Big Angry O

Dale Lolley tells the tale of a Steelers offense that refused to sit back and take it. And other cheery notes:

PITTSURGH – Forget about the Big Nasty D. The Pittsburgh Steelers have the Big Angry O.

Of course, when you're not run blocking particularly well, some of that nastiness has to be found in different ways. In Sunday's game, that equated to plenty of pushing, shoving and, yes, even a punch or two.

The Steelers were an angry football team coming off a 39-26 whipping by the New England Patriots last weekend at Heinz Field

How angry?

Angry enough to hold the Raiders – who had gained over 500 total yards of offense in two of their previous three games – to 182.

Angry enough to roll up 431 yards with an offense that literally went toe-to-toe with the Raiders on several occasions.

Angry enough to draw 14 penalties for a team-record 163 yards.

That last one was probably a little too angry, but that was the state in which the Steelers found themselves.

"After last week's game, we came in here and knew we had to make a statement and that's what we did," said rookie center Maurkice Pouncey, who seems to be the guy the rest of the offensive line rallies around.

It may not have been the kind of statement they wanted to make. The result, a 35-3 whipping of the Raiders, was what the Steelers desired.

But the penalties, particularly on offense, were the kind that will get you beat by a good team – which the Raiders obviously are not despite the 5-4 record with which they entered Sunday's game.

All told, the Steelers had five holding penalties called against them – four of which were accepted - two personal fouls, one of which was offsetting, an illegal formation penalty, and one for clipping.

The personal fouls are one thing. When you're coming to the aid of your quarterback after he's been delivered a cheap shot like the one Richard Seymour delivered on Ben Roethlisberger, that's understandable. We'll give Chris Kemoeatu a pass.

And another personal foul on Trai Essex for nailing a Raiders player standing around a pile can also be understood from a team trying to create that physical image on its offensive line.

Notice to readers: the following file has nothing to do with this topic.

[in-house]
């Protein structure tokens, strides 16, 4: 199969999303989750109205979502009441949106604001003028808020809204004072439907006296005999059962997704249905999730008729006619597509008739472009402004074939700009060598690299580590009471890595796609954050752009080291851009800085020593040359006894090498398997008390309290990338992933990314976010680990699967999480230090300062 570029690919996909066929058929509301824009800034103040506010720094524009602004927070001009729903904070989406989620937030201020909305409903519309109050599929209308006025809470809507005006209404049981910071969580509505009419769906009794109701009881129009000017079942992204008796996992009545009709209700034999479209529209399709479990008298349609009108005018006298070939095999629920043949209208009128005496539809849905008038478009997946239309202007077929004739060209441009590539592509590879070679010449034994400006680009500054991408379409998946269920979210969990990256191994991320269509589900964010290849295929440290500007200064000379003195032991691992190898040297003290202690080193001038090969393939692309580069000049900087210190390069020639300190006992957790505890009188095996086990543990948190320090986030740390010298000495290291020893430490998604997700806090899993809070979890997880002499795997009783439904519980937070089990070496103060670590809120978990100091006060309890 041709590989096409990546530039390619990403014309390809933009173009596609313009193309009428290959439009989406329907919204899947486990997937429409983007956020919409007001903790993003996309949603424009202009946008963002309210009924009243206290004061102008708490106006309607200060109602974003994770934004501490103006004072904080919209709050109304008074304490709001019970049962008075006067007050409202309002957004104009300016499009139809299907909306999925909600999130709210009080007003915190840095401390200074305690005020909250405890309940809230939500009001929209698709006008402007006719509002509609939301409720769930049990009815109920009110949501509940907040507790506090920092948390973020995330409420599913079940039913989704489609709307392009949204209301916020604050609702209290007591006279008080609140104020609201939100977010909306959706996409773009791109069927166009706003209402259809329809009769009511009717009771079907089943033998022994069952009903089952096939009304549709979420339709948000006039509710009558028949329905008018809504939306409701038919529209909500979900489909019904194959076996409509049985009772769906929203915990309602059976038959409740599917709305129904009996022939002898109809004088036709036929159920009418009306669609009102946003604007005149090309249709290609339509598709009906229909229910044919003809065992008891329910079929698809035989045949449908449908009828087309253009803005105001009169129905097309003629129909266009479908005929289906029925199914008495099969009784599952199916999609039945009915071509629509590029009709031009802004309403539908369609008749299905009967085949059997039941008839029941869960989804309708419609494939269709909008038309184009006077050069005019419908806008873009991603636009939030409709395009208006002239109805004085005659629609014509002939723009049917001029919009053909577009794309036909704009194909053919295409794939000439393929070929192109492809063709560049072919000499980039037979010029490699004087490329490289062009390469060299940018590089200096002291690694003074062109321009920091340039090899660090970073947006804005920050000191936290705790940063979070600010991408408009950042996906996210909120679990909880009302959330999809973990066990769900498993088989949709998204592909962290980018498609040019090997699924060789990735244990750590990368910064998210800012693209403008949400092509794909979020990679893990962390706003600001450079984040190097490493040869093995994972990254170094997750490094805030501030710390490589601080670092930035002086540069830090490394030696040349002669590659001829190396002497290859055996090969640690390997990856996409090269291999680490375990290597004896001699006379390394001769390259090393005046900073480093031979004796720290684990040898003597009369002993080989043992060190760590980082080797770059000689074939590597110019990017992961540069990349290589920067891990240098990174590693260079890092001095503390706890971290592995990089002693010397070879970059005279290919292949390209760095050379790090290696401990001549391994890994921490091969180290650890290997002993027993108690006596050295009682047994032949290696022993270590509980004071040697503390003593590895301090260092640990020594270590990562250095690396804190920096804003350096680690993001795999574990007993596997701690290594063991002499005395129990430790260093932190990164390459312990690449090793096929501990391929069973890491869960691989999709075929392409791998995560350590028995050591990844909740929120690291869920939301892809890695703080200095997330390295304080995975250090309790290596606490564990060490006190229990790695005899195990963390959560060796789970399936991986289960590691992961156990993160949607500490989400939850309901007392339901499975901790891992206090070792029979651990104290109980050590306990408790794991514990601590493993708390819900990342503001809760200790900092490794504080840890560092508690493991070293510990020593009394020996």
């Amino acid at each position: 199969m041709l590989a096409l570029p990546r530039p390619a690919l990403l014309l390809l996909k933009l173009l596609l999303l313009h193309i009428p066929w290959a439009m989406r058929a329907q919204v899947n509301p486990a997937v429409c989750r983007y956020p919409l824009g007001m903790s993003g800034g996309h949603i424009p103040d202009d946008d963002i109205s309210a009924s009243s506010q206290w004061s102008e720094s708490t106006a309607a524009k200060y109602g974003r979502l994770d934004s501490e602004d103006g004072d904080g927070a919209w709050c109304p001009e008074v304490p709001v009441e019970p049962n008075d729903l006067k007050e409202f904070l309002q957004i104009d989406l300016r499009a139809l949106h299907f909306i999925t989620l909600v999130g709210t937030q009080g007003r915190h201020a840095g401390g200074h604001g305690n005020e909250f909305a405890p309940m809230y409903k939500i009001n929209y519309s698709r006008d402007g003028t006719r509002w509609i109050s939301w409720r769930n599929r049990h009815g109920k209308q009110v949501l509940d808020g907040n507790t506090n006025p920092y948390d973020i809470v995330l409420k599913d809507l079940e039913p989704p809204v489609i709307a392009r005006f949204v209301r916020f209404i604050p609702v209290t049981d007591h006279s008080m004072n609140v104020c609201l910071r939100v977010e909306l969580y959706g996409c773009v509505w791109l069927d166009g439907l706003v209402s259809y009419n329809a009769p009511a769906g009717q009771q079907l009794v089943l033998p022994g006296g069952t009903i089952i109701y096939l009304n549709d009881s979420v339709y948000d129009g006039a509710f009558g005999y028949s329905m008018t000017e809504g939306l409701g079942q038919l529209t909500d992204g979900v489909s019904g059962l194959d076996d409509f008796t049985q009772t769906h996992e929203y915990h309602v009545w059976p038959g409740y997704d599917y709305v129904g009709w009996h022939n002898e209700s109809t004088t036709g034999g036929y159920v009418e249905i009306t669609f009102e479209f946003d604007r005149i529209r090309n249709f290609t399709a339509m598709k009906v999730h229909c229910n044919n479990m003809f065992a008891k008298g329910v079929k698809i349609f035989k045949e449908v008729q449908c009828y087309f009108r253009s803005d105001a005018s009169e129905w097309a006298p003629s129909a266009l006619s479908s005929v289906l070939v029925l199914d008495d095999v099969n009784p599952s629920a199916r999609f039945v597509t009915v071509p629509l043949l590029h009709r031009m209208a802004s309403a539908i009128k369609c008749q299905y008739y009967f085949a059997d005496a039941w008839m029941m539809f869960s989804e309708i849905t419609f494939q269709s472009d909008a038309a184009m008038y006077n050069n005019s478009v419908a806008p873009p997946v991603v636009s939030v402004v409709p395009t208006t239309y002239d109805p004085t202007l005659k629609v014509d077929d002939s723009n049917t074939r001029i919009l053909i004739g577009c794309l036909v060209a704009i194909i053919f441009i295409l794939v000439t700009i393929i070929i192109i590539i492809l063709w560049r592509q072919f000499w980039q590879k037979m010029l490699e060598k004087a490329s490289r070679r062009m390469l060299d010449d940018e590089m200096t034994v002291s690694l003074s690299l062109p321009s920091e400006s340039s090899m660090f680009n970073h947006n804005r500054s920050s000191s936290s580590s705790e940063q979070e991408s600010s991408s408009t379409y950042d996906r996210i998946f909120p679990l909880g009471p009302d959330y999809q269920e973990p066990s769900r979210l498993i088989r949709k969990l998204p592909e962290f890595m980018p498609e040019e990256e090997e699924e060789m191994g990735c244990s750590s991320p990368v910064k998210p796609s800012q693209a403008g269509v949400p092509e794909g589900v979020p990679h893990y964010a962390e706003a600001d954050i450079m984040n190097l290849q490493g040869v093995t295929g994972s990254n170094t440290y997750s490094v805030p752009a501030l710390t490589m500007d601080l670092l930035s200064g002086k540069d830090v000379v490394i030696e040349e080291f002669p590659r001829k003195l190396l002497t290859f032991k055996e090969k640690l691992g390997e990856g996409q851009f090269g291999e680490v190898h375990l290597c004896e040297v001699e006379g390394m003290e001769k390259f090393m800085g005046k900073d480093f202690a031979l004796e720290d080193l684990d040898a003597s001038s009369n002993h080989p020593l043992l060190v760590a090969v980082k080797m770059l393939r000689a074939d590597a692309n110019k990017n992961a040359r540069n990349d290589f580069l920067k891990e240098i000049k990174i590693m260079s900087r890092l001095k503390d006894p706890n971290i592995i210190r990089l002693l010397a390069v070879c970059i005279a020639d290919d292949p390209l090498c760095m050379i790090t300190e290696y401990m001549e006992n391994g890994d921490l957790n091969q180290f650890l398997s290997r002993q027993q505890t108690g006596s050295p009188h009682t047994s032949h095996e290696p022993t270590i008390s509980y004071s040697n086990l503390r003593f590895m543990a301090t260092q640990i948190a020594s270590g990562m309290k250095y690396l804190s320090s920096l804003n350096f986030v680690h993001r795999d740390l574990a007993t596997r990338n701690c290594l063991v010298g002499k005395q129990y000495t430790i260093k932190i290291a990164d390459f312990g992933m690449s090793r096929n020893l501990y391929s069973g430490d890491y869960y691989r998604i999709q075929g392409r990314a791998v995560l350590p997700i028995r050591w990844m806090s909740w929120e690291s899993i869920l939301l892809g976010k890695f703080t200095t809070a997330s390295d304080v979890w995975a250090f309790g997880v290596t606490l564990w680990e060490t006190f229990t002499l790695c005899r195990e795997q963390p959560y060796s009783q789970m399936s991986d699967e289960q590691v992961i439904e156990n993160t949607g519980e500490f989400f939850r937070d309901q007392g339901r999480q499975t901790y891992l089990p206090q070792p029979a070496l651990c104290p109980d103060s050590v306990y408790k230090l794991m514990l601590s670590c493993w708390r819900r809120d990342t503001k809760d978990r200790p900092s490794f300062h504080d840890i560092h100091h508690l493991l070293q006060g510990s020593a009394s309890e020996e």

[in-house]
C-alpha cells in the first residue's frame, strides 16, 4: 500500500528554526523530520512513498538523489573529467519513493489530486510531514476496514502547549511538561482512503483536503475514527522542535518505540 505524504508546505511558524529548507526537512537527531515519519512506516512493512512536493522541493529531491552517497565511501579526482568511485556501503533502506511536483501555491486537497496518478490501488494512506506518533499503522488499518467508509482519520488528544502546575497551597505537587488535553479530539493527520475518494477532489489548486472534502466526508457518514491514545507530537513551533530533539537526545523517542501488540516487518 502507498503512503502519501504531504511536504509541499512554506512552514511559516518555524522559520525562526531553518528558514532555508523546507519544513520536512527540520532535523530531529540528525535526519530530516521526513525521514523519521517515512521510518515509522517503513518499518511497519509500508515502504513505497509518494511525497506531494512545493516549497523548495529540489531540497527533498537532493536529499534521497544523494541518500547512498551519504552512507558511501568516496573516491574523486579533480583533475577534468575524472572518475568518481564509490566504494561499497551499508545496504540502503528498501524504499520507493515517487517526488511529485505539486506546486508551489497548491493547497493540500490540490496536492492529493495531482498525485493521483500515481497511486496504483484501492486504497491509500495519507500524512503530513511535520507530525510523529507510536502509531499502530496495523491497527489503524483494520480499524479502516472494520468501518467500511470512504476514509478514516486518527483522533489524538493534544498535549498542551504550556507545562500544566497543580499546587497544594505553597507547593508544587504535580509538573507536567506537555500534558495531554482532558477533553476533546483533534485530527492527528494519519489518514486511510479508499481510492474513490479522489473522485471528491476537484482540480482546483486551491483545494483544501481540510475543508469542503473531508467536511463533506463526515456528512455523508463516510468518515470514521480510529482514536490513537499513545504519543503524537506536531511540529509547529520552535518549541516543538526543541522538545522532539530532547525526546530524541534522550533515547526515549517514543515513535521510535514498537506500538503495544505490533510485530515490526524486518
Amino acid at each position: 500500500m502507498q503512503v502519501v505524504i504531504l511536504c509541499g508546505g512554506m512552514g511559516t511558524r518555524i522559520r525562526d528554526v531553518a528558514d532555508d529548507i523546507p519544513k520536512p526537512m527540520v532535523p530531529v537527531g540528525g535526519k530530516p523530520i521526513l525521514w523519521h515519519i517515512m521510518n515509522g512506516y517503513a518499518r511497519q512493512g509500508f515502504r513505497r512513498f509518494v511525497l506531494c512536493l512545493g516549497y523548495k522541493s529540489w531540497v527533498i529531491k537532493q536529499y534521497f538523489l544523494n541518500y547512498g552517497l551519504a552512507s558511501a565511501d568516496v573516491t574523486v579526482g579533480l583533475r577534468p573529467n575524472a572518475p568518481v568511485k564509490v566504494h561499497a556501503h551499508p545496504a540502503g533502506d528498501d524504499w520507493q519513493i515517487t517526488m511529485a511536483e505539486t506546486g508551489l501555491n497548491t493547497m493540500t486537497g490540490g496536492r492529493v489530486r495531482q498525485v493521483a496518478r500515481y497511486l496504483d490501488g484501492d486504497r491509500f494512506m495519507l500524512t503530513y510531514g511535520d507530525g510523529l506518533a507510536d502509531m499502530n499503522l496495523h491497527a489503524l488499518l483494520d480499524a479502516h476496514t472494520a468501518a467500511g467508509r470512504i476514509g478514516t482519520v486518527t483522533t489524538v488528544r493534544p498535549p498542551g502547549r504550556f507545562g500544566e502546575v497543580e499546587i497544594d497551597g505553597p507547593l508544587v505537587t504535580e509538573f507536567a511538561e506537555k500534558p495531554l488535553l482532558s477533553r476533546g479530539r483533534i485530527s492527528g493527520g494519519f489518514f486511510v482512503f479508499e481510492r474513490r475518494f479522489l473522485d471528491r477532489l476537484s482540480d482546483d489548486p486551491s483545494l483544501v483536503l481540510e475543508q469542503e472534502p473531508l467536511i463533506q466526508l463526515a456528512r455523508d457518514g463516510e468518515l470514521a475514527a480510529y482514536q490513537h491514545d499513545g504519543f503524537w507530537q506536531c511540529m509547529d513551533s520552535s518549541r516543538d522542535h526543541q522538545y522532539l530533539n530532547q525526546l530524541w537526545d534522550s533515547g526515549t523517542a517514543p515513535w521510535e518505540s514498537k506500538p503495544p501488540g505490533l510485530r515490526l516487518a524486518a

But five penalties for holding, one for clipping and one for an illegal formation are about six too many.

The Steelers were highly charged after last week's whipping. They wanted to prove they are still a contender in the AFC. They wanted to show that they weren't going to go into a nose dive after a 6-2 start as they did in 2009.

But while emotion is certainly a very good thing to play with, you can't get emotional to the point where you lose your composure.

"That game got away from us, both teams," said Steelers coach Mike Tomlin. "It was unfortunate, but I'm not going to let that dominate our thought.

"It was a shame." The penalties, particularly on offense, marred what was otherwise an outstanding performance by the Steelers.

The final score was 35-3, but had Steelers cut their offensive penalties in half, they easily could have won by 50. Oakland's offense was that overwhelmed by what the Steelers were doing defensively.

"They came out trying to enforce their toughness on us," said Oakland defensive lineman Tommy Kelly.

"We knew it had to be physical, with us coming off a loss last week. We knew we had to get after it," said Kemoeatu. "We knew we had to do whatever it took to win this game. We knew it was going to get physical. A lot of people exchanged words, hits, blows, after-the-whistle stuff."

The Steelers wanted to be the bullies instead of the guys giving up their lunch money.

"It was better us pushing them than them pushing us," said Pouncey.

Mission accomplished.

© After seeing Steelers linebacker James Harrison fined $100,000 for hits this season, I can't wait to see what the fine is for Seymour for punching Roethlisberger in the face – after the play had ended.

© Pouncey and Kemoeatu both left the game. Pouncey suffered a thigh bruise and Kemoeatu was suffering from leg cramps.

Pouncey said there's no way he's not playing next week at Buffalo and likely would have re-entered Sunday's game had the score been closer.

© Ramon Foster started in place of Essex at right guard and that could end up being an ongoing rotation determined by play. But the Steelers are better off with Foster at guard and Essex coming off the bench as the swing guy.

Without Essex in the starting lineup, he can get more work at tackle, which could lead to his eventual replacement of Jonathan Scott at left tackle.

© Tomlin said rookie Emmanuel Sanders hasn't moved up the depth chart at all, but there were several instances against the Raiders where Sanders was on the field on third downs and Antwaan Randle El was not.

Sanders had two receptions for 35 yards and caught a touchdown pass for the second consecutive game.

Fellow rookie Antonio Brown was also active and caught a 21-yard pass. Brown also had a punt return for a touchdown called back by a penalty.

It's nice to work Randle El into the offense since he gives opponents somebody they have watch for gadget plays. But the rookies are this team's future and they might as well play.

(Dale Lolley appears courtesy of the Observer-Reporter.)

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